Shortwave radiation from the Sun enters the surface-atmosphere system of the Earth and is ultimately returned to space as longwave radiation (because the Earth is cooler than the Sun). A basic necessity of this energy interchange is that incoming solar insolation and outgoing radiation be equal in quantity. One way of modeling this balance in energy exchange is described graphically with the use of the following two cascade diagrams.
Figure 7i-1: Global shortwave radiation cascade.
The Global Shortwave Radiation Cascade describes the relative amounts (based on 100 units available at the top of the atmosphere) of shortwave radiation partitioned to various atmospheric processes as it passes through the atmosphere. The diagram indicates that 19 units of insolation are absorbed (and therefore transferred into heat energy and longwave radiation) in the atmosphere by the following two processes:
Stratospheric Absorption of the Ultraviolet Radiation by Ozone 2 units; and
Tropospheric Absorption of Insolation by Clouds and Aerosols 17 units.
23 units of solar radiation are scattered in the atmosphere subsequently absorbed at the surface as diffused insolation. 28 units of the incoming solar radiation are absorbed at the surface as direct insolation. Total amount of solar insolation absorbed at the surface equals 51 units. The total amount of shortwave radiation absorbed at the surface and in the atmosphere is 70 units.
Three main losses of solar radiation back to space occur in the Earth's shortwave radiation cascade. 4 units of sunlight are returned to space from surface reflection. Cloud reflection returns another 20 units of solar radiation. Back scattering of sunlight returns 6 units to space. The total loss of shortwave radiation from these processes is 30 units. The term used to describe the combined effect of all of these shortwave losses is Earth albedo.
Figure 7i-2: Global longwave radiation cascade.
The Global Longwave Radiation Cascade indicates that energy leaves the Earth's surface through three different processes. 7 units leave the surface as sensible heat. This heat is transferred into the atmosphere by conduction and convection. The melting and evaporation of water at the Earth's surface incorporates 23 units energy into the atmosphere as latent heat. This latent heat is released into the atmosphere when the water condenses or becomes solid. Both of these processes become part of the emission of longwave radiation by the atmosphere and clouds.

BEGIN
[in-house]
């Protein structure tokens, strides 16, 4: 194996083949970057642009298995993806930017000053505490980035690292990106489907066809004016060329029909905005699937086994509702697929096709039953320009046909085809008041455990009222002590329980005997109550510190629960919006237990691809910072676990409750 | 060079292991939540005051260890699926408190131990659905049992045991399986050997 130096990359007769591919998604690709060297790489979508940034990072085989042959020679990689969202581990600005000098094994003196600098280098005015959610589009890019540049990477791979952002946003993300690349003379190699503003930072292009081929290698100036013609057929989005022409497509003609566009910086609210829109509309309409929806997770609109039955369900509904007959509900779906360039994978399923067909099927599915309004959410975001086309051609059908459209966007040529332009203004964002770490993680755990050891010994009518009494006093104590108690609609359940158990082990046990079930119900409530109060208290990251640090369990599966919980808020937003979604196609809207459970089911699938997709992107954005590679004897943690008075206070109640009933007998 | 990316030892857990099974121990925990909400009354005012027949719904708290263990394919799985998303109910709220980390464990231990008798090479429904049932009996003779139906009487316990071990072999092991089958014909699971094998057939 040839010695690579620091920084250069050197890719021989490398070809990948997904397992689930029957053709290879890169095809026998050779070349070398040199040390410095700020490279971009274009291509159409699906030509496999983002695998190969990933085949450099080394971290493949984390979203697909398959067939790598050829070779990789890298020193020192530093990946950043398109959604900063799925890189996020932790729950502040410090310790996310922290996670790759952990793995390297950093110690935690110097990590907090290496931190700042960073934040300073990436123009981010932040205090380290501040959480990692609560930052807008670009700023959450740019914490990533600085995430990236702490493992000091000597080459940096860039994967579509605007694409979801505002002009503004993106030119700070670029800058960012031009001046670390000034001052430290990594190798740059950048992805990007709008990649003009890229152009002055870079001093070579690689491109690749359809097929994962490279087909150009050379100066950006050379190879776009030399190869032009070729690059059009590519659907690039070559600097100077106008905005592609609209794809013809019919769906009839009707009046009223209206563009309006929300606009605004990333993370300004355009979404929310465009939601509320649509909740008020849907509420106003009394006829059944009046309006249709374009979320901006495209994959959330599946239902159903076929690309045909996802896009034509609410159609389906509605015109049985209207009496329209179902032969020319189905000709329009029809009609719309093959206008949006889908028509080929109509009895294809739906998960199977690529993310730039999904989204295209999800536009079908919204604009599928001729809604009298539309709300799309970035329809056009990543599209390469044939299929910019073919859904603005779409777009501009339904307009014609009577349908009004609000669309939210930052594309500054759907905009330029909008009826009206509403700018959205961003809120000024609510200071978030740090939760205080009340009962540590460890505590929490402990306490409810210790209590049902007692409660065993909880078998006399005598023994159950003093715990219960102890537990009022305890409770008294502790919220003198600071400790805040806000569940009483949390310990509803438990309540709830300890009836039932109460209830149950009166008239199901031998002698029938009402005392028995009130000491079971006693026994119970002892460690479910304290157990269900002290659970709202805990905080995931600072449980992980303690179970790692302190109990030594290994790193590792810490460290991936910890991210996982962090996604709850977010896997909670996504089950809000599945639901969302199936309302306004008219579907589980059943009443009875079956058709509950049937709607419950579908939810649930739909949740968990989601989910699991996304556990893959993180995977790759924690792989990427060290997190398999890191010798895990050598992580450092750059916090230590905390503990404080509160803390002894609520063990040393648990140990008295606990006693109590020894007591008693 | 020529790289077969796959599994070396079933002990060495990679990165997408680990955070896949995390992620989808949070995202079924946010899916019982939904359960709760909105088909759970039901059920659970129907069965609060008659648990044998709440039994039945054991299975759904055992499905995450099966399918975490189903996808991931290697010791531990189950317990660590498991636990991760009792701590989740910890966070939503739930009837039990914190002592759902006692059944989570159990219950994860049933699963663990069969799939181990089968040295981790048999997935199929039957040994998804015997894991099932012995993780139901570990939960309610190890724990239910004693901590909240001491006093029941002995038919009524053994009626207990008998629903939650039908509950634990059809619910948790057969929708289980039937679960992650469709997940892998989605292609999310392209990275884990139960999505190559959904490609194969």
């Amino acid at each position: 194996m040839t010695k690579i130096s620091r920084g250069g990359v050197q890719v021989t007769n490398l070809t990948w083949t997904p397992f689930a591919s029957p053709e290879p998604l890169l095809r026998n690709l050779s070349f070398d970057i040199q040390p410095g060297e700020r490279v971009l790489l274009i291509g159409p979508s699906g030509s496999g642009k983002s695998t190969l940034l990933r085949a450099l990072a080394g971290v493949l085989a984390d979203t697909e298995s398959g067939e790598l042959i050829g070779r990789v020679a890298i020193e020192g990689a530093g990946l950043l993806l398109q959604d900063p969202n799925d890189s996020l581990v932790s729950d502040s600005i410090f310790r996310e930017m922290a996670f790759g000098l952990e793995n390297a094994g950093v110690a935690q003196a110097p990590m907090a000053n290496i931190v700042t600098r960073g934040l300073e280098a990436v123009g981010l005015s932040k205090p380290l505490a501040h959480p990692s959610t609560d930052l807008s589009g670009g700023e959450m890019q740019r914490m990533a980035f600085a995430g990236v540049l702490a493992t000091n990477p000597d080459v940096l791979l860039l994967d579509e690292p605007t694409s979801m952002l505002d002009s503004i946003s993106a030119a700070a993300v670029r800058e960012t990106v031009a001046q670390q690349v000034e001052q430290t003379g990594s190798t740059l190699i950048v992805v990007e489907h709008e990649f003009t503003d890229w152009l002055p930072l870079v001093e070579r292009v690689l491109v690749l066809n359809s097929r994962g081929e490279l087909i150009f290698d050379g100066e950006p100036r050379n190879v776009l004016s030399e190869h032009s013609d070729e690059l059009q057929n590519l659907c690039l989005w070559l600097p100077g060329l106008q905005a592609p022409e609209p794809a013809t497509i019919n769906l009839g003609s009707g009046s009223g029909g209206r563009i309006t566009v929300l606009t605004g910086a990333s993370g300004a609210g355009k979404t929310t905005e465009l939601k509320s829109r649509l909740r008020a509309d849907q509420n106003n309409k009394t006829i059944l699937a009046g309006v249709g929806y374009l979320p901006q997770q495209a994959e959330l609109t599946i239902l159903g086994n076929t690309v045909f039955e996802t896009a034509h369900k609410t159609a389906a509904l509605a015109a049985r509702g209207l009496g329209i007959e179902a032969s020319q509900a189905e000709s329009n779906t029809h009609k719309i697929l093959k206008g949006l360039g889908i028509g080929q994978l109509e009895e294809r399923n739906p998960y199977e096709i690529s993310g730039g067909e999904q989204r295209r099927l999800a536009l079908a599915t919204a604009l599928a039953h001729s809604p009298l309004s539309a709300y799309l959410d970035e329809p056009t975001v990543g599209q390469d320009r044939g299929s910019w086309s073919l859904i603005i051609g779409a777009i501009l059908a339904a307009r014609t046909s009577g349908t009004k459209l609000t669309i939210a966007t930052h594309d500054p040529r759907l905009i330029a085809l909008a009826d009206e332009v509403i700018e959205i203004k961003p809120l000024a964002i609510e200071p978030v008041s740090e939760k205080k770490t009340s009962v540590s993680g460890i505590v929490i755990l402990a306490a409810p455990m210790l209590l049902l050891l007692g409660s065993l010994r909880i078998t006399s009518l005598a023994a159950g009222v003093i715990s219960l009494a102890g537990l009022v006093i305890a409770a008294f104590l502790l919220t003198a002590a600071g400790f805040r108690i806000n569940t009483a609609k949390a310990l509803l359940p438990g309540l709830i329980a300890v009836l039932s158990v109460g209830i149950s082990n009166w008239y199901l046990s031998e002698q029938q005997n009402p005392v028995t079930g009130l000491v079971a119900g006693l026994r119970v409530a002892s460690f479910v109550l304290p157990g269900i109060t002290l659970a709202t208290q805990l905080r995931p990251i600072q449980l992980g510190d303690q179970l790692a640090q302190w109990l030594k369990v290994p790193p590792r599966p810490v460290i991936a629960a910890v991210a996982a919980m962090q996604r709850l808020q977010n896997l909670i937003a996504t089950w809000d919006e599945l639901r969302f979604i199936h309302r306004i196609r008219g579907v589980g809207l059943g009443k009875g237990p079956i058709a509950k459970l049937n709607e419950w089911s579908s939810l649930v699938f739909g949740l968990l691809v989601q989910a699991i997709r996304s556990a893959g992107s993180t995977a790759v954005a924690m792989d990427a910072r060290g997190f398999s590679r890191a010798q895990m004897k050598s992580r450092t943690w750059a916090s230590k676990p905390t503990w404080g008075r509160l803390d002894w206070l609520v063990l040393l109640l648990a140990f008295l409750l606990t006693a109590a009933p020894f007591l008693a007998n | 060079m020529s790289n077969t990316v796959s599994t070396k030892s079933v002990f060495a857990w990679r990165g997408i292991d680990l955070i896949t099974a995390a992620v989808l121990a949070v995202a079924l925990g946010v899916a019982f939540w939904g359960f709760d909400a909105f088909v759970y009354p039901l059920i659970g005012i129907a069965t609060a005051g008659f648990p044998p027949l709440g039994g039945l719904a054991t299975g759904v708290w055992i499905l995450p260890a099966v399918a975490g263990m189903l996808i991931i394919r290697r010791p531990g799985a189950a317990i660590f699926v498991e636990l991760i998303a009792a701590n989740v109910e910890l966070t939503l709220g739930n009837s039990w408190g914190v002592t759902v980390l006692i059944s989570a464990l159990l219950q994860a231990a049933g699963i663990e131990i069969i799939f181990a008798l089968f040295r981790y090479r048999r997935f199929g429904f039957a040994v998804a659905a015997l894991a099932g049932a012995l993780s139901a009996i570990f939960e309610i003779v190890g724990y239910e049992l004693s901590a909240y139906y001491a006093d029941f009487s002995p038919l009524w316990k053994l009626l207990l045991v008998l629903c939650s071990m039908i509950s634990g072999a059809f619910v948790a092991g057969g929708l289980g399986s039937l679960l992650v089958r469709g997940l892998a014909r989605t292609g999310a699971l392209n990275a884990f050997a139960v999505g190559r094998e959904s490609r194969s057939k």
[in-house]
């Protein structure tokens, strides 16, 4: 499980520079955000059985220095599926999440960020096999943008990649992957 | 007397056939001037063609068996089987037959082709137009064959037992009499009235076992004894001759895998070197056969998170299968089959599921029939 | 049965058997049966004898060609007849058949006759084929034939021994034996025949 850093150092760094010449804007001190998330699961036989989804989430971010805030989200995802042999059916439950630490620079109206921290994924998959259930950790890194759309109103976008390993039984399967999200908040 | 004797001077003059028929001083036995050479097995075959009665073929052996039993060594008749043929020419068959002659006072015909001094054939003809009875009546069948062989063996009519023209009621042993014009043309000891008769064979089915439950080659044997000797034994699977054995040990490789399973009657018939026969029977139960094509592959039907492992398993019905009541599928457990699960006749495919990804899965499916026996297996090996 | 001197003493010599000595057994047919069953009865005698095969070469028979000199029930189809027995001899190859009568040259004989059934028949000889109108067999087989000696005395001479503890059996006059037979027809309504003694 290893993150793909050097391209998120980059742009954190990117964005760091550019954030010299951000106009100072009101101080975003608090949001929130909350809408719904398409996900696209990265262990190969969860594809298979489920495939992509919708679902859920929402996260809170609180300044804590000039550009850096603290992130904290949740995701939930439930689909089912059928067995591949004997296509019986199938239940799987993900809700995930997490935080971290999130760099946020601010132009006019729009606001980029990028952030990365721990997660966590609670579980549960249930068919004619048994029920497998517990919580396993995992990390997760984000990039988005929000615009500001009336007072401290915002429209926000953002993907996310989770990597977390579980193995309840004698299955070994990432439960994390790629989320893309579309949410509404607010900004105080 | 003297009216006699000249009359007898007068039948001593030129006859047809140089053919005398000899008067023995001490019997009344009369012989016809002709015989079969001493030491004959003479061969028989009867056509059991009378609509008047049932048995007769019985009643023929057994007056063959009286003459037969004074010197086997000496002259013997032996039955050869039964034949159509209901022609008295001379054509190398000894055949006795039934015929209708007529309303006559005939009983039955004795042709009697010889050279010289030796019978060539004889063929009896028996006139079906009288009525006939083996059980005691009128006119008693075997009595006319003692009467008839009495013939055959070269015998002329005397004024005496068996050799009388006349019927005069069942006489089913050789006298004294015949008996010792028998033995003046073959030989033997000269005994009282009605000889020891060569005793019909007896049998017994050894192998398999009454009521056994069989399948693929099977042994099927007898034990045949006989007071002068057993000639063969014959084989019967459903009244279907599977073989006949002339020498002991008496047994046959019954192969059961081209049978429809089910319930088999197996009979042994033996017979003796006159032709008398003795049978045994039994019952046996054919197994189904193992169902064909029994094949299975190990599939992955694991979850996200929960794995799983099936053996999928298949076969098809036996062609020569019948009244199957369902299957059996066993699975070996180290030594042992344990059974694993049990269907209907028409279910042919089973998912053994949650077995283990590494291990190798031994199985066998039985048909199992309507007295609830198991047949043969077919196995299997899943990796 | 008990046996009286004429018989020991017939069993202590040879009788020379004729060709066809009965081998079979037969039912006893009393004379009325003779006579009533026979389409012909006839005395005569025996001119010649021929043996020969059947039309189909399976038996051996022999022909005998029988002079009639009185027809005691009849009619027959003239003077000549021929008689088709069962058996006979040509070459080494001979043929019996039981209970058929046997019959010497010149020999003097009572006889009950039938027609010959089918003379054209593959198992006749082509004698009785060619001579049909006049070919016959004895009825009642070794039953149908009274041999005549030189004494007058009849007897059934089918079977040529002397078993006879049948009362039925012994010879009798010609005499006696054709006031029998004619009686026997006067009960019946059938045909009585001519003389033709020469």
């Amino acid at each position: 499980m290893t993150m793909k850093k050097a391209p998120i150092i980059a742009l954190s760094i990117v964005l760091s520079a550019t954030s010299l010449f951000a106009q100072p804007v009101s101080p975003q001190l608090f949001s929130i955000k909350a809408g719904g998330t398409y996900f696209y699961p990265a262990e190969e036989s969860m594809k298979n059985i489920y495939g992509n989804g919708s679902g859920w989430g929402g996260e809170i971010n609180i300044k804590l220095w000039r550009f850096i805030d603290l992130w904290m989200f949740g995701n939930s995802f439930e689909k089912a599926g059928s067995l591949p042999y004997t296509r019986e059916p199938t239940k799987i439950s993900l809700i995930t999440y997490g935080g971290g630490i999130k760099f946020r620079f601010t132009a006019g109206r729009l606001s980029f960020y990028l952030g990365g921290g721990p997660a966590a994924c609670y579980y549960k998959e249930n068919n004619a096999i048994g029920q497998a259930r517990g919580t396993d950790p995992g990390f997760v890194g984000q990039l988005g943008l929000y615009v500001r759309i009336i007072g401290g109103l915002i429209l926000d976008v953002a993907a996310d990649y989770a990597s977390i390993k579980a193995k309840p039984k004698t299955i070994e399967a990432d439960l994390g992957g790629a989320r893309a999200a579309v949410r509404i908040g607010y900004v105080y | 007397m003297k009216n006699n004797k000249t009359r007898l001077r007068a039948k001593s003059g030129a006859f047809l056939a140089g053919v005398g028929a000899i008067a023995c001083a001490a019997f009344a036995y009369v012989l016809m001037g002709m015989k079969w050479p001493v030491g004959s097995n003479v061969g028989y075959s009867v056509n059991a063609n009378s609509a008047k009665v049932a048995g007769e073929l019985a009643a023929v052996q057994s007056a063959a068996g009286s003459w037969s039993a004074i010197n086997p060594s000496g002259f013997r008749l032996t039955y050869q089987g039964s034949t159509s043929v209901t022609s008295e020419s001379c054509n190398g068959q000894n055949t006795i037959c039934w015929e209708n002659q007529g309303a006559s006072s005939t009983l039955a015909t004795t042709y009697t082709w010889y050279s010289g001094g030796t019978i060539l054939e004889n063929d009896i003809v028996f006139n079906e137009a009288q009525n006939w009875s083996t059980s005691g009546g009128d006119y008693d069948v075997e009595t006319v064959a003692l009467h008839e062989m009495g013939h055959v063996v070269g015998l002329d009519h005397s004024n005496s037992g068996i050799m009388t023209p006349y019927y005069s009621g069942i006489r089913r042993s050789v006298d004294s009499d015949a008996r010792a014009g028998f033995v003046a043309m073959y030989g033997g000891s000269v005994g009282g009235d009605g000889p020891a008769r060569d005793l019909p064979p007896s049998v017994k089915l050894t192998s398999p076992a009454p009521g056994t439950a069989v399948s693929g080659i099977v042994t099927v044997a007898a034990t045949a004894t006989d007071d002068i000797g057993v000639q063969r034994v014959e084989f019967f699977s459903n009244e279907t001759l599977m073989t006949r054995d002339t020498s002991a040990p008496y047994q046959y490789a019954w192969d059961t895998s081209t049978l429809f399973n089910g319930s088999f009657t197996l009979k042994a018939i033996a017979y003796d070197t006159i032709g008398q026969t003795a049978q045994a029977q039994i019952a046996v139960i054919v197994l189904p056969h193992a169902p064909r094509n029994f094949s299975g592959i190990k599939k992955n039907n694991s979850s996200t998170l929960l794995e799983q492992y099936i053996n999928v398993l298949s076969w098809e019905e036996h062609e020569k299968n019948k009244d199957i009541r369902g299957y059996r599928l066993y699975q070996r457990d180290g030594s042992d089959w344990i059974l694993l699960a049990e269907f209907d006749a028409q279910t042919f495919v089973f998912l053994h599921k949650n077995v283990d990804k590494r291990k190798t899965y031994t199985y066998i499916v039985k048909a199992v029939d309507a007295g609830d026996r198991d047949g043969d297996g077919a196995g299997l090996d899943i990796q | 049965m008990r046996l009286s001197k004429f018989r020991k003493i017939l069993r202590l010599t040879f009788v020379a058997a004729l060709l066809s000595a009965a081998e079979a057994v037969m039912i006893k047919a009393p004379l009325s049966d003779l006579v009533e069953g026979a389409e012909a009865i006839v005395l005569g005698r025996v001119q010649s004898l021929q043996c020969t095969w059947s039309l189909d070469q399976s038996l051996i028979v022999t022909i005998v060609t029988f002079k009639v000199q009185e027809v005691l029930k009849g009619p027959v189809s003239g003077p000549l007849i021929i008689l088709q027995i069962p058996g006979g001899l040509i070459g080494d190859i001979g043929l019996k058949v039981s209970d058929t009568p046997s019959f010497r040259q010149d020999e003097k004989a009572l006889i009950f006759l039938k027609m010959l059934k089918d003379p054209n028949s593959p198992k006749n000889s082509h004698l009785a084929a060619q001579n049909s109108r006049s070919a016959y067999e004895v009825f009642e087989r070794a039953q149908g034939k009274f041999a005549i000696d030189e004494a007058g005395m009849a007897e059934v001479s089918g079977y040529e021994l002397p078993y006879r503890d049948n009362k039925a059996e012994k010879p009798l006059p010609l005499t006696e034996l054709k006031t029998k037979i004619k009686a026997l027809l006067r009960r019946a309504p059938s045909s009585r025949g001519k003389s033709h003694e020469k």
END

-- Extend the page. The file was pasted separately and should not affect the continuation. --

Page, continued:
The surface of the Earth emits 117 units of longwave radiation. Of this emission only 6 units are directly lost to space. The other 111 units are absorbed by greenhouse gases in the atmosphere and converted into heat energy and then into atmospheric emissions of longwave radiation (the greenhouse effect).
The atmosphere emits 160 units of longwave energy. Contributions to this 160 units are from surface emissions of longwave radiation (111 units), latent heat transfer (23 units), sensible heat transfer (7 units), and the absorption of shortwave radiation by atmospheric gases and clouds (19 units, see Figure 7i-1) . Atmospheric emissions travel in two directions. 64 units of atmospheric emission is lost directly to space. 96 units travel to the Earth's surface where it is absorbed and transferred into heat energy.
The total amount of energy lost to space in the global longwave radiation cascade is 70 units (surface emission 6 units + atmospheric emission 64 units.) This is the same amount of energy that was added to the Earth's atmosphere and surface by the Global Shortwave Radiation Cascade.
Finally, to balance the surface energy exchanges in this cascade we have to account for 51 units of missing energy [atmosphere and cloud longwave emission (96 units) minus surface longwave emission (117 units) minus latent heat transfer (23 units) minus sensible heat transfer (7 units) = -51 units]. This missing component to the radiation balance is the 51 units of energy absorbed at the Earth's surface as direct and diffused shortwave radiation (see Figure 7i-1).
The following equations can be used to mathematically model net shortwave radiation balance, net longwave radiation balance, and net radiation balance for the Earth's surface at a single location or for the whole globe for any temporal period:
K* = (K + k)(1 - a)
L* = (LD - LU)
Q* = (K + k)(1 - a) -LU + LD
Q* is surface net radiation (global annual values of Q* = 0 , because input equals output, local values can be positive or negative),
K* is surface net shortwave radiation,
K is surface direct shortwave radiation,
a is the albedo of surface,
L* is net longwave radiation at the surface,
LU is longwave radiation lost from the Earth's surface.
NASA's Surface Radiation Budget Project has used satellite data, computer models, and meteorological data to determine surface net shortwave radiation, net longwave radiation, and net radiation balances for the period July 1983 to June 1991. The following links display these balances for January and July globally: